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message 1: by Mac (last edited Feb 11, 2014 08:10AM) (new)

Mac Keck | 11 comments In my book the Lone Survivor, Marcus Luttrell describes that all Navy SEALs enter every mission, no matter the odd, with the mindset that they are going to win. "And I can state with absolute certainty that all of us were excited by the prospect, looking forward to doing our job out there in the open, confident of our ultimate success, sure of our training, experience, and judgement. You see, we're invincible. That's what they taught us.That's what we believe" (Luttrell 15). In the great scheme of things is this mindset helpful or hurtful to the Navy SEALs?

message 2: by John (new)

John Elliott | 13 comments This mindset definitely helped the navy SEALs. When something is as physically and mentally tough as war, the only thing that keeps you sharp is the right mindset. If someone was to go into a battle without knowing they were better than the opposition, they wouldn't show it in their actions. But when you believe you are better you will perform better because you know you can. It also comes down to confidence. It is seen throughout all sports. You need confidence to succeed. This is seen in my book about running. The runners may start weary about the season. But they know they are training under one of the best coaches in the nation. And the mindset they have is that "it does not matter what little talent you have, if you follow [coach's] instructions and work hard, you will succeed" (Lear 31). I think we all have experienced the benefit of the right mindset. An example I can think of is in fitness class. When I would walk down to the field house thinking about ho much i do not want to be there, I had a bad workout. But those one of two times where I actually felt like lifting, I had a great workout. And that is not because I got an stronger. it was because of the right mindset.

message 3: by Mac (last edited Feb 11, 2014 08:45AM) (new)

Mac Keck | 11 comments I believe that the confidence is key to their success, but what I think hurts the Navy SEALs is the fact that even when you are going four against one hundred, and you and try and stay there and fight instead of run, it looks more like suicide than confidence, even when they are the best fighters in the world. I don't disagree that this mindset should be taught and used by the Navy SEALs, but they have to draw the line somewhere, and at some point realize that they are outnumbered. Because at the end of the day, although they are the closest thing on earth to invincible, they are NOT invincible, they are humans just like the guys they are fighting against, and they can die just like the guys they are fighting against.

message 4: by Ben (new)

Ben Dreher | 10 comments i also think that the training comes in to that confidence. The training that the runners in John's book was grueling and then obviously the Navy SEAL training is just ridiculously intense and hard. But it is because of that training that they are confident, they know that they are the best trained military force in the world. They also have that confidence in each other. If each member of the Team is not doing his specific job then they will fail but if each member knows what their job is and knows that the person next to him will do his job well then they can act and function as a perfect unit. This is very prevalent in my book because this crew has to run a plane and this plane the B-24 is a bomber so it is a lot bigger than just your normal jet fighter plane. It took 10 people to run this plane and if each person is not doing his specific job then the plane cannot function. It is the same with each of yalls books in that training they develop confidence and they know the person next them has that same confidence.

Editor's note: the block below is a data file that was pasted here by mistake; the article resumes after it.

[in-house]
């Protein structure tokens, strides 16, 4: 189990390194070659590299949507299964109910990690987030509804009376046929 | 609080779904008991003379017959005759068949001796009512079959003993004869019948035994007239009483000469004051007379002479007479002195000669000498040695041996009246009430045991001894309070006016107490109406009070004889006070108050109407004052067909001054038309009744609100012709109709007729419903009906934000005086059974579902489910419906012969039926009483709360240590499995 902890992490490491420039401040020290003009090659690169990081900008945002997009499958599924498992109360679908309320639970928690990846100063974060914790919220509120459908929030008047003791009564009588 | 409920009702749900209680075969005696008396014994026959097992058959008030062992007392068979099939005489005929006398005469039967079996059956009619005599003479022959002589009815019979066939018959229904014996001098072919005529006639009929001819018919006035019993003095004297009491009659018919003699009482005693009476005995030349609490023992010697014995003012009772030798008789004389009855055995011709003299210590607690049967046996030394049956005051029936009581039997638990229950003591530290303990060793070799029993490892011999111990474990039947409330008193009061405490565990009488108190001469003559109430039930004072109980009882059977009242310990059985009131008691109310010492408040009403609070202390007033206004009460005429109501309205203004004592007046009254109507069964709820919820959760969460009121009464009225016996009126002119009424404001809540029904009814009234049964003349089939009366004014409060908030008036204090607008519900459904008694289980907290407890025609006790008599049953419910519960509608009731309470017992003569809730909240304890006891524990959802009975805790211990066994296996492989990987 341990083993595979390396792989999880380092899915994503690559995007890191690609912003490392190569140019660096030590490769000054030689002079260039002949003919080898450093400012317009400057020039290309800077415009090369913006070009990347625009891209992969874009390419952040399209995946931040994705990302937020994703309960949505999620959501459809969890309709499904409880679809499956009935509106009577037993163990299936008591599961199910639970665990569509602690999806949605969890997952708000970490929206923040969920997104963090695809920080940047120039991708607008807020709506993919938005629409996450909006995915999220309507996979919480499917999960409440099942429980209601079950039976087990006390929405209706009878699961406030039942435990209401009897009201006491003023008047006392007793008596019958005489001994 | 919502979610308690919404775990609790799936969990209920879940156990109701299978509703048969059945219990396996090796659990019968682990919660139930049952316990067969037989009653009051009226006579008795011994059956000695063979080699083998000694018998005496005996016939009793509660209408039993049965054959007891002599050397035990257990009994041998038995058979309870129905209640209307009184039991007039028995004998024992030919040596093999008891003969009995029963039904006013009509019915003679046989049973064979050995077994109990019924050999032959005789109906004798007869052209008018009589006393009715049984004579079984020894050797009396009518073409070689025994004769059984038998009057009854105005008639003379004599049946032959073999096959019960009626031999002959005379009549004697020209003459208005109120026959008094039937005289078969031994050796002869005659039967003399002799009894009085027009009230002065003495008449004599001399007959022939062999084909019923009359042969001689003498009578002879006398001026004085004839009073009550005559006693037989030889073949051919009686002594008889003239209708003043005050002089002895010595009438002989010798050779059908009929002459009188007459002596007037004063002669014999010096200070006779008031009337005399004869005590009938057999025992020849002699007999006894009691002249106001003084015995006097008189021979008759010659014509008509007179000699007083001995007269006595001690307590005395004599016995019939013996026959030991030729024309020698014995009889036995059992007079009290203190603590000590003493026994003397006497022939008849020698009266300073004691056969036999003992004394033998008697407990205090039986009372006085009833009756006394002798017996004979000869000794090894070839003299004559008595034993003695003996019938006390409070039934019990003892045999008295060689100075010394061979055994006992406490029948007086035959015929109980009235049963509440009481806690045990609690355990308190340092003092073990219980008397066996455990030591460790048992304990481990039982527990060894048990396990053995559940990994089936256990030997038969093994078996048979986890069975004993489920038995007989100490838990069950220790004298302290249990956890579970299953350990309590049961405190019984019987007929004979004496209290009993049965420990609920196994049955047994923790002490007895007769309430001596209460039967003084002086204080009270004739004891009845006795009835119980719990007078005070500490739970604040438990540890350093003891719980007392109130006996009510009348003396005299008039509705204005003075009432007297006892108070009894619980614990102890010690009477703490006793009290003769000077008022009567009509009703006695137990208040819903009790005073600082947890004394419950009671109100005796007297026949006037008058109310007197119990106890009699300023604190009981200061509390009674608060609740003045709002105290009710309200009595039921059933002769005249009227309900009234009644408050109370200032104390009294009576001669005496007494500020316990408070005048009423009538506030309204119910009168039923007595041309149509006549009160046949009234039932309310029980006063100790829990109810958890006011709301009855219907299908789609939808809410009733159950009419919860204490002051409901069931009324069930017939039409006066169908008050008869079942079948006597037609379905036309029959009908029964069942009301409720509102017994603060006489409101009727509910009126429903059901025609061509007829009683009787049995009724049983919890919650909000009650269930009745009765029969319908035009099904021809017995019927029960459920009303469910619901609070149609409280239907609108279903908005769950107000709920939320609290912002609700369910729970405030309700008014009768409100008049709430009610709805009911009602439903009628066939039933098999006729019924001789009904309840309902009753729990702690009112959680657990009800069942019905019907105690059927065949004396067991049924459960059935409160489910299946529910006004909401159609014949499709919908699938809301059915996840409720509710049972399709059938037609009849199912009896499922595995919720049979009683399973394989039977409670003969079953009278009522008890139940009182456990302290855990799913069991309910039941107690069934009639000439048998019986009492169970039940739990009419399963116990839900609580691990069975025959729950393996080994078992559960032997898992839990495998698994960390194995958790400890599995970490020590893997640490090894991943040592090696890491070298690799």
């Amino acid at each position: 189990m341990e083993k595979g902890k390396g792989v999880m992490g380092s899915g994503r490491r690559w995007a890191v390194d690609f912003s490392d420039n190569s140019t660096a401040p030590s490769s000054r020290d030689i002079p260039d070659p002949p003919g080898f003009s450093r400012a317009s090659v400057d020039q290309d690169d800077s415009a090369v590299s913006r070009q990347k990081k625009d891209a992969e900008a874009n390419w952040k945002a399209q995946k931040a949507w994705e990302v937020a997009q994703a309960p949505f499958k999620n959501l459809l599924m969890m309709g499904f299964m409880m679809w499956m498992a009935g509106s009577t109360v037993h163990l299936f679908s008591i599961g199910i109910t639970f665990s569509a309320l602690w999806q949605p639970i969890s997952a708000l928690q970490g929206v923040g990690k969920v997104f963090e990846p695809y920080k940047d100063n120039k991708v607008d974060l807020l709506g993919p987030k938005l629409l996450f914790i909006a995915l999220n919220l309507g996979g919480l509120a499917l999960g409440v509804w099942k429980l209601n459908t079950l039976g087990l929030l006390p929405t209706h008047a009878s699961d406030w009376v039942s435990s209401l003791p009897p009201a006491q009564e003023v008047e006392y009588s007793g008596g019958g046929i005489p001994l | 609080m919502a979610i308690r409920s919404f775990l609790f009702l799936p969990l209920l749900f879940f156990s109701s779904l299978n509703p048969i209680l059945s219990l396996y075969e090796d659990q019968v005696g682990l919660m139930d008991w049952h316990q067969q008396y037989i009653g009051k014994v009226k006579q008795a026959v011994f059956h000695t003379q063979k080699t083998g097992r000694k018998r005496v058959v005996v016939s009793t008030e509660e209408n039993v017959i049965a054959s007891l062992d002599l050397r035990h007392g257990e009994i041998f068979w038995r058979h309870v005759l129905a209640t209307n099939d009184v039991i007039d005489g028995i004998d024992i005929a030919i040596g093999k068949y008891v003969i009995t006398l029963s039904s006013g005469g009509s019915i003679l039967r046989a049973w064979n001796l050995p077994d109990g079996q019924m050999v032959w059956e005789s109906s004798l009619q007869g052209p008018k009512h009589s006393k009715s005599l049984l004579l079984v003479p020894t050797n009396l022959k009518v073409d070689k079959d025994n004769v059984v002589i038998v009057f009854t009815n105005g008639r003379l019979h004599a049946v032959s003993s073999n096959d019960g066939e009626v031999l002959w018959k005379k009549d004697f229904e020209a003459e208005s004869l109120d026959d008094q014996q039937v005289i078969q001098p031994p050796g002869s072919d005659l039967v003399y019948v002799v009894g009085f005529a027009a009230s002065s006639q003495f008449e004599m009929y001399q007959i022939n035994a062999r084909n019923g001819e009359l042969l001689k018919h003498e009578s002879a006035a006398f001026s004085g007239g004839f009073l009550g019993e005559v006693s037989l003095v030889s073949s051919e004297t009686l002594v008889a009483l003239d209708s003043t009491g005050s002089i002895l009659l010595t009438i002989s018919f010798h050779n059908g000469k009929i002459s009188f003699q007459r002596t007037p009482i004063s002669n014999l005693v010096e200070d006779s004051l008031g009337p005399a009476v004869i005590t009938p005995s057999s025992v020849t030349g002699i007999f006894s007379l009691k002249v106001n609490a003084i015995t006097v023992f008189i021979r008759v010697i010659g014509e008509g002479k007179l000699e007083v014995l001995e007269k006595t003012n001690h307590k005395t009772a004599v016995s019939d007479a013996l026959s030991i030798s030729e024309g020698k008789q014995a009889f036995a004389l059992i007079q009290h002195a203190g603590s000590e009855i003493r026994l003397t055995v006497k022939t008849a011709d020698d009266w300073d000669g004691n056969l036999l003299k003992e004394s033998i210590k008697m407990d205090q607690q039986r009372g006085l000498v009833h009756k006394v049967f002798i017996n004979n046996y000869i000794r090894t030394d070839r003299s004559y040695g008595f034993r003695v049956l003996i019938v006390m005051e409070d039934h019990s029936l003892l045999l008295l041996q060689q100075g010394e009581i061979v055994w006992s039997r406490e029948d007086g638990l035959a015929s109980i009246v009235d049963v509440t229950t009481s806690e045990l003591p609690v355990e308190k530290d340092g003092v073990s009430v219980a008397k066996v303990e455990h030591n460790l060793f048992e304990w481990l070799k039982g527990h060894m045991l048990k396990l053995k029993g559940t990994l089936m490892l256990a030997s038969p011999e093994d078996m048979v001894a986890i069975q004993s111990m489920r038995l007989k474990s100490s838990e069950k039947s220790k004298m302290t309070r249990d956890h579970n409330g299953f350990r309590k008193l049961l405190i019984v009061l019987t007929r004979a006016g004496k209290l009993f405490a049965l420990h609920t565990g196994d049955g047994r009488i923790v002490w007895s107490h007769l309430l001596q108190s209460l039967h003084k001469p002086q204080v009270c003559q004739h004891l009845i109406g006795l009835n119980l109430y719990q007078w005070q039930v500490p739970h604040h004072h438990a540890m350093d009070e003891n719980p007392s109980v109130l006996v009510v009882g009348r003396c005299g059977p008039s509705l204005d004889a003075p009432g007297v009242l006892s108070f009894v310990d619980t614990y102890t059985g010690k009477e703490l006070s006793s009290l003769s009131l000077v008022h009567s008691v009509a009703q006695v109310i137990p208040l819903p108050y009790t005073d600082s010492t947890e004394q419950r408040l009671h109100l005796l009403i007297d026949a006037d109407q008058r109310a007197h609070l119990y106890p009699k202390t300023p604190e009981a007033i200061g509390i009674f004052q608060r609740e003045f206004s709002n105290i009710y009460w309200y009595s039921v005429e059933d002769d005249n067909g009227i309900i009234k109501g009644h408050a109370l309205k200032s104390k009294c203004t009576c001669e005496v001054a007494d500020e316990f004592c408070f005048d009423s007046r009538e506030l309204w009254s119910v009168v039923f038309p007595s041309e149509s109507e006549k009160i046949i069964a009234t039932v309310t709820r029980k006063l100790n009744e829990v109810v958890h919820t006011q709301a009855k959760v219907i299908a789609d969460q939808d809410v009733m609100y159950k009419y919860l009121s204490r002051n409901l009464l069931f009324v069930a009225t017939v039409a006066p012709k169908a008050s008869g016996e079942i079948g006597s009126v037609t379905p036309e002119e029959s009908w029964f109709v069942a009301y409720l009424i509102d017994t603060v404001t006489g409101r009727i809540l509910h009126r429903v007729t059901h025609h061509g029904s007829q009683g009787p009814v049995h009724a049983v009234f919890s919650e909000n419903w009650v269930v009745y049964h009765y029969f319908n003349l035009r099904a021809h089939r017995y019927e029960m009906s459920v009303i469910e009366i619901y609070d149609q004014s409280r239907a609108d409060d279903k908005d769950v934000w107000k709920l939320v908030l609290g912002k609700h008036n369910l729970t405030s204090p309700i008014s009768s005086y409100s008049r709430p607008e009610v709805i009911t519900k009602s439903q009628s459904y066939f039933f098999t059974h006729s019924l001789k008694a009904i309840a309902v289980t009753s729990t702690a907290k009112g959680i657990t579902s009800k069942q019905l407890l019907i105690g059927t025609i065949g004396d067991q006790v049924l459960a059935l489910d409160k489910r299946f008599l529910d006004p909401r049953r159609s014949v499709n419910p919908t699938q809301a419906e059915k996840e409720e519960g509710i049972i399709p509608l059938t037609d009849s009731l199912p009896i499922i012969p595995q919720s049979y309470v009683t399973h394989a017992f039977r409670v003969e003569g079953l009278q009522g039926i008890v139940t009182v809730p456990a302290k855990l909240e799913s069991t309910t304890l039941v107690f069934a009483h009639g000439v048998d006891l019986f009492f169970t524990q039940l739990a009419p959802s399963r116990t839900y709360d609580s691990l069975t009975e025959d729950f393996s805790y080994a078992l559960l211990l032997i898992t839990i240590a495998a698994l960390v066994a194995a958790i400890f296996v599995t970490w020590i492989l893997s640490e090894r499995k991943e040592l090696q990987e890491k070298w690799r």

message 5: by Mac (new)

Mac Keck | 11 comments "...we had to be transported right through the middle of town to the U.S. air base on Muharraq Island for all flights to and from Bahrain. We didn't mind this, but we didn't love it either. That little journey, maybe five miles, took us through a city that felt much as we did. The locals didn't love us either. There was a kind of sullen look to them, as if they were sick to death of having the American military around them. In fact, there were districts in Manama known as black flag areas, where tradesmen, shopkeepers, and private citizens hung black flags outside their properties to signify Americans are not welcome. I guess it wasn't quite as vicious as Juden Verboten was in Hitler's Germany. But there are undercurrents of hatred all over the Arab world, and we knew there were many sympathizers with the Muslim extremist fanatics of the Taliban and al Qaeda. The black flags worked. We stayed well clear of those places."

This is a pretty niave statement by Marcus Luttrell, obviously it is not as vicious Juden Verboten, a nazi murderer. The jews were not a military force invading the people of Germany, Luttrell is discussing apples and oranges, and right from the beginning of the book one can tell the Luttrell is a Navy SEAL not an author.

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